Imagine that you've spent weeks/months working on your home-made-from-scratch
rendition of a media property that's never been commercially produced...
only to hear that Megabucks Corp. has just announced release of their
ultimate version! Bummer, huh?
Nope, that's not me. I learned that lesson a long time ago (hint:
if you put large breasts on everything, you're usually pretty safe). I'd
started making a 12" King Joe a long time ago, but I didn't get very
far and it would have been a bear of a project. So when I found
Banpresto's 14" vinyl King Joe, I was content
to do a few modifications to improve its articulation. At that time I
had no idea that Medicom would ever produce one; once they announced,
I jumped at the opportunity to preorder it.
I had pretty high expectations: From the Banpresto vinyl, I knew that
a major obstacle to achieving articulation and remaining faithful to the
costume design was the fact that the TV show's costume was a rubber suit.
Admittedly, this looks kinda funky for a robot that you'd expect to be
made of some kind of metal, but dem's da facts of vintage TV shows. ("It's
a very special metal that we aliens use to make robots and condoms!")
A faithful reproduction of the costume at doll-scale would have to be
done with rubber, and who better to do it than Medicom?
After months of waiting through delays, it finally arrived... and to
be perfectly honest, I was a little disappointed. It's not Medicom's fault:
They did a fine job. I have no complaints about any major aspect of their
production-- quality, detail, fidelity, fit, finish, etc. (Okay, the price...this
one reflects a price hike above an already steep price). The detailing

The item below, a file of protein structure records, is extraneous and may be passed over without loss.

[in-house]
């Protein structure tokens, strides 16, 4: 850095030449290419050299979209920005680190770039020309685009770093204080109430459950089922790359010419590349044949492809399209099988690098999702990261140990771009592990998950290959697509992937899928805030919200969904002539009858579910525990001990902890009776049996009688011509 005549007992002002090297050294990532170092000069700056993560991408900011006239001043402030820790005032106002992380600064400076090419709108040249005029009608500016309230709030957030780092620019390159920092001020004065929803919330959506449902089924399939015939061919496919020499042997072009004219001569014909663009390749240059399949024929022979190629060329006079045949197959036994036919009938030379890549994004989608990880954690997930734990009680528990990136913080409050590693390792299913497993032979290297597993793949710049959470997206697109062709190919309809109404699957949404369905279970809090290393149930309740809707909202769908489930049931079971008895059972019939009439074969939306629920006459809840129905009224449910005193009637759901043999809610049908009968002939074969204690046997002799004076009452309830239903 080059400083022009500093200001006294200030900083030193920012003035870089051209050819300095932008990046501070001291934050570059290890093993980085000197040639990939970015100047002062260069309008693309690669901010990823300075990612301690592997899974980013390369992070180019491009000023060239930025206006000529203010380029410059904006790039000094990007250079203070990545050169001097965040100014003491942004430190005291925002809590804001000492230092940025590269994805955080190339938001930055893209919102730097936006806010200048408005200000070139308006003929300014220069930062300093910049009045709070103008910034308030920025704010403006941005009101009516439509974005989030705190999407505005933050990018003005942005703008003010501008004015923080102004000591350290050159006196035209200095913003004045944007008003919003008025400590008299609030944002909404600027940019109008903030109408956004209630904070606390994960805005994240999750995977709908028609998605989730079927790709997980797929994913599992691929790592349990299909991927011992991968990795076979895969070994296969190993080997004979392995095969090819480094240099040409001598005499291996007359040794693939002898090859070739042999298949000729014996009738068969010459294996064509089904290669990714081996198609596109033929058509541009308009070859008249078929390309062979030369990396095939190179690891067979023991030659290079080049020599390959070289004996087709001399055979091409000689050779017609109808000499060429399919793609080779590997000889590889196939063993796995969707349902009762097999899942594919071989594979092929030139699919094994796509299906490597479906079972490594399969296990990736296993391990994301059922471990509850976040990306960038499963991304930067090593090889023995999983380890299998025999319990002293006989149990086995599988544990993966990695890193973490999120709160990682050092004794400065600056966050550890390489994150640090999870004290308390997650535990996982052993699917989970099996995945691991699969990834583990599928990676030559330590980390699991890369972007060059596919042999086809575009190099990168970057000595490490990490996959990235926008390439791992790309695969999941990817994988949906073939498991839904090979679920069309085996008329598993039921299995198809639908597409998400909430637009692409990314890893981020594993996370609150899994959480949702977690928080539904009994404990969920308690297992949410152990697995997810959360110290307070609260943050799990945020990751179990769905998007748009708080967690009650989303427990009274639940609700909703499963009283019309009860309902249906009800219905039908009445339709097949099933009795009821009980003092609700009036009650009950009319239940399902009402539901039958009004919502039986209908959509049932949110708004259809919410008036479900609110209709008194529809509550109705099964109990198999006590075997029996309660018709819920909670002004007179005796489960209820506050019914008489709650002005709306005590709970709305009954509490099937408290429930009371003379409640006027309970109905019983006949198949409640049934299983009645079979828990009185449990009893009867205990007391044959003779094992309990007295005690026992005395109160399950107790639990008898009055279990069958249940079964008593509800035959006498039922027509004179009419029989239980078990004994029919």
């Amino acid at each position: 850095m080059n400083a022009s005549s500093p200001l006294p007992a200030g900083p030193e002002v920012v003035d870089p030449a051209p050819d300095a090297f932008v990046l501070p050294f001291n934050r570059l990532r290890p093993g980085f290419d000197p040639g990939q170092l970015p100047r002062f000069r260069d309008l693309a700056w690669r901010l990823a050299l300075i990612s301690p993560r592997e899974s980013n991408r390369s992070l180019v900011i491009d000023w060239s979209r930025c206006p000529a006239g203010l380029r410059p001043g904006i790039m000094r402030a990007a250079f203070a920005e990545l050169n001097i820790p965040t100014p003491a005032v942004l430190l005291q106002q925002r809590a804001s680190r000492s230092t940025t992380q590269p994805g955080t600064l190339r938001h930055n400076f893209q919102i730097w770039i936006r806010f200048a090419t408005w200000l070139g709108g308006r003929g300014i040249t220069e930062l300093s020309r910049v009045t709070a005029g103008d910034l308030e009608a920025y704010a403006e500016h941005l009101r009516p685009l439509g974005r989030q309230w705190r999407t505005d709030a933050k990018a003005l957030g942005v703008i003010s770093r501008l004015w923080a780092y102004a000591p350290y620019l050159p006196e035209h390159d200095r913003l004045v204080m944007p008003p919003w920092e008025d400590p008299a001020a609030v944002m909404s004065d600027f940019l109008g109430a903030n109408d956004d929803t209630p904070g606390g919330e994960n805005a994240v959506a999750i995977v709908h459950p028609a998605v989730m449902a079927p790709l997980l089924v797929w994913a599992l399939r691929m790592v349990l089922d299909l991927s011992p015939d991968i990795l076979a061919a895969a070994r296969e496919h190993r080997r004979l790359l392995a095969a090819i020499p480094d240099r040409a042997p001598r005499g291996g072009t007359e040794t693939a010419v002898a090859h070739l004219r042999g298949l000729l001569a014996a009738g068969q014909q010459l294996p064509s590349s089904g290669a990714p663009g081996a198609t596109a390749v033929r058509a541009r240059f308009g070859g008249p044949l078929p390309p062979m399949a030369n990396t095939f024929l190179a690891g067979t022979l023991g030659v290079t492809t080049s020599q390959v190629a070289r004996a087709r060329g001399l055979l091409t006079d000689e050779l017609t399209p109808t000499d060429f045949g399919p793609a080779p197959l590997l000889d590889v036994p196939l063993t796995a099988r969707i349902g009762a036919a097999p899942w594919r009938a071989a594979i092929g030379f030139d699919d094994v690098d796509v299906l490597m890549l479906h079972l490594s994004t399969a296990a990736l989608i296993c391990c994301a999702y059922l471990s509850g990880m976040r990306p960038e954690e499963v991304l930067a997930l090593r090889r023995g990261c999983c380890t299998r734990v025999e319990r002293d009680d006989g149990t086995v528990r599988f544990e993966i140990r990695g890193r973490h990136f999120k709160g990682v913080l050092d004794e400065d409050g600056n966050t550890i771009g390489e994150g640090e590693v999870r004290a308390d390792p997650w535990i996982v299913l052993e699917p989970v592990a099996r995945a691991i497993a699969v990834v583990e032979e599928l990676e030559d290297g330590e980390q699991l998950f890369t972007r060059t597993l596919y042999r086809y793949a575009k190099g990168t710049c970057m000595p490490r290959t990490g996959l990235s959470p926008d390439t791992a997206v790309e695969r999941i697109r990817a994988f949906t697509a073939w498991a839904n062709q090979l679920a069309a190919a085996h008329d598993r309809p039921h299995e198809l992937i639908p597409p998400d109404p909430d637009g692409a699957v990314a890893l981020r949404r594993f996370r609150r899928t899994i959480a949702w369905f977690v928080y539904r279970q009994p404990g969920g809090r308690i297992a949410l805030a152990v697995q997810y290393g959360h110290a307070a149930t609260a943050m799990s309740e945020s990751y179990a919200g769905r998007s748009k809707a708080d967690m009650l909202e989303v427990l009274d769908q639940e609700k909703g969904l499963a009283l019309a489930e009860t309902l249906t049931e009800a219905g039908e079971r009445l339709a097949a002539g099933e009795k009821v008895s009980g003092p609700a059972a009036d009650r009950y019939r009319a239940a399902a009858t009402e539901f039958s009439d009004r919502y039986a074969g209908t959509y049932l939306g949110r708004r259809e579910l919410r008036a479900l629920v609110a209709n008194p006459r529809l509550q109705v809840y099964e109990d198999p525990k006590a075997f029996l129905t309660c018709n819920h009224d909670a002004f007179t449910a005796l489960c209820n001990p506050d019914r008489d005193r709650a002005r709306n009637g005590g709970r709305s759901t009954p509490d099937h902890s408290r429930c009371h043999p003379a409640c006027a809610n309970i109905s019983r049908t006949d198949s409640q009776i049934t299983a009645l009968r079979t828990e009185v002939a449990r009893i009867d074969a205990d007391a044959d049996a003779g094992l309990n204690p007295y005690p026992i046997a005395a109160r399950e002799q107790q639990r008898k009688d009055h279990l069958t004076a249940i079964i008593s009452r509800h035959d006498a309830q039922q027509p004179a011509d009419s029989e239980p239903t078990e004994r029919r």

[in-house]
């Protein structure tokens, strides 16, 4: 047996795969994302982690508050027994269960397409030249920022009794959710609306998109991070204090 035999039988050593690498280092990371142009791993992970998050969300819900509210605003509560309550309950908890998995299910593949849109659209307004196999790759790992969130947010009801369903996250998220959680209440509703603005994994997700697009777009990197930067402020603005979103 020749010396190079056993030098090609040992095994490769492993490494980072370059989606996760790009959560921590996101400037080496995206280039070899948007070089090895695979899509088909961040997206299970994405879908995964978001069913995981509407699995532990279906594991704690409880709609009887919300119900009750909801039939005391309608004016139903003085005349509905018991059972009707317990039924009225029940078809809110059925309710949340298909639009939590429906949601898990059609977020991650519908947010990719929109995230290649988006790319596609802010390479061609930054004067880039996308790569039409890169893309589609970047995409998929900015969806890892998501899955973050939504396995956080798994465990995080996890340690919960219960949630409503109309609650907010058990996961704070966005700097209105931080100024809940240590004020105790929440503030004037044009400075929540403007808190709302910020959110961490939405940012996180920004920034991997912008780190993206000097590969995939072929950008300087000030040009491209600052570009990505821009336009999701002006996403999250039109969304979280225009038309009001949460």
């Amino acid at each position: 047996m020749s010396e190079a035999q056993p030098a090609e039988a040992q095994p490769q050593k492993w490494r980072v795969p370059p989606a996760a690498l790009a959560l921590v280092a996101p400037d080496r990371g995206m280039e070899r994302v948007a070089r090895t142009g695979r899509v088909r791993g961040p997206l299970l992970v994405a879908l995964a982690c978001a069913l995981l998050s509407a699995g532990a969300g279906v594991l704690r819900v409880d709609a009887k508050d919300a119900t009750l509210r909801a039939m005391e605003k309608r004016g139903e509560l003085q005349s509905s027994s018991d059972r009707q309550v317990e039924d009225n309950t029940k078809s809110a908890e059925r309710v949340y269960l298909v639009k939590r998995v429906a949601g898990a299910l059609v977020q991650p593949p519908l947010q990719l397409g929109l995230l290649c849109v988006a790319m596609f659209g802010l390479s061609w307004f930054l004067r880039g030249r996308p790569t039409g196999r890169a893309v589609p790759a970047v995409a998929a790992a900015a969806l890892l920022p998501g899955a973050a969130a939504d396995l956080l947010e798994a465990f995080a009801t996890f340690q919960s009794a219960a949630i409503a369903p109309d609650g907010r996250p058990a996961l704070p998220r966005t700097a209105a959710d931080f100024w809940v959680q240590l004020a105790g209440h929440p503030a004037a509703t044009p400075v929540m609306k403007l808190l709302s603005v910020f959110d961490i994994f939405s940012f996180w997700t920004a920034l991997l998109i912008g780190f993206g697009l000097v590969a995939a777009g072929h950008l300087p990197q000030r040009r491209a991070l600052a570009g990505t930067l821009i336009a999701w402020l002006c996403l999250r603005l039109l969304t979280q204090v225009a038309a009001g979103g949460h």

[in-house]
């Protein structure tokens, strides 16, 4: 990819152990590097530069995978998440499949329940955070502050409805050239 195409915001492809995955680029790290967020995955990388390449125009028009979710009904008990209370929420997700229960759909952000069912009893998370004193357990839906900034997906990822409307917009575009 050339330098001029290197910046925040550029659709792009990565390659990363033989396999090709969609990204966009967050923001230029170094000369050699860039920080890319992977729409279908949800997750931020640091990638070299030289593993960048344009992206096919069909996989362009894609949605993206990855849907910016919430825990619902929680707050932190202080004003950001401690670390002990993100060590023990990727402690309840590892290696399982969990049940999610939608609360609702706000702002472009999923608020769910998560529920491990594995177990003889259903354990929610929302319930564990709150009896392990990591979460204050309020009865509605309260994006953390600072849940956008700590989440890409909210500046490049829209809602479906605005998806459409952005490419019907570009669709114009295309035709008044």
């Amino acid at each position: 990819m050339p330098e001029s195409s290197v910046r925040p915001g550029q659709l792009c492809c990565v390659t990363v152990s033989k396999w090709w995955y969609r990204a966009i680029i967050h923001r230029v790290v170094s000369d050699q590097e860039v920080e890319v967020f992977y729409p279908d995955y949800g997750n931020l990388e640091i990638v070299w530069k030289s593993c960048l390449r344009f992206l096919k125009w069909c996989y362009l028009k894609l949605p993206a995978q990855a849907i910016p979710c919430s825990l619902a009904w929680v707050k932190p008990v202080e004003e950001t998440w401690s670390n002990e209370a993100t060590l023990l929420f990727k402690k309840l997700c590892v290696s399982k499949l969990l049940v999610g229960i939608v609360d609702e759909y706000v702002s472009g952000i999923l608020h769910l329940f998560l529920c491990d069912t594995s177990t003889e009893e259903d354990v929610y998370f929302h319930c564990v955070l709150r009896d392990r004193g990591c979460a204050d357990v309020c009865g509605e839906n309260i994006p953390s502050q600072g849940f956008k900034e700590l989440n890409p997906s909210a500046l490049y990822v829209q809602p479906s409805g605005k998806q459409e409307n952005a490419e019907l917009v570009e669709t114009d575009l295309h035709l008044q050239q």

of the head antennas and the clear plastic chest panels are much better
than Banpresto's efforts; the rivetless thigh panels are more faithful
to the costume. It's a neat-looking piece that fits in well with the rest
of their "Real Action Hero" line of Ultra-stuff.
I couldn't be disappointed with the lack of lighting effects since none
of their other dolls have them either. It's a shame though, since the
costume lighting effects are a big part of their "look", and the King
Joe costume has an interesting set of sequenced light effects. As a practical
matter, the omission makes sense: Lighting and sound effects are a gimmick
that would probably be appreciated for only a brief initial period of
the doll's lifetime. The aging battery would then become a liability.
This would add quite a bit to the price since the design and assembly
would have to deal with complications of light arrays, battery and switch
placement, in addition to design of the timing circuit board. Given the
already steep price and limited appeal of these things, I'm sure that
Medicom didn't want to press the issue.
couldn't be disappointed that it's not very poseable-- none of the rubber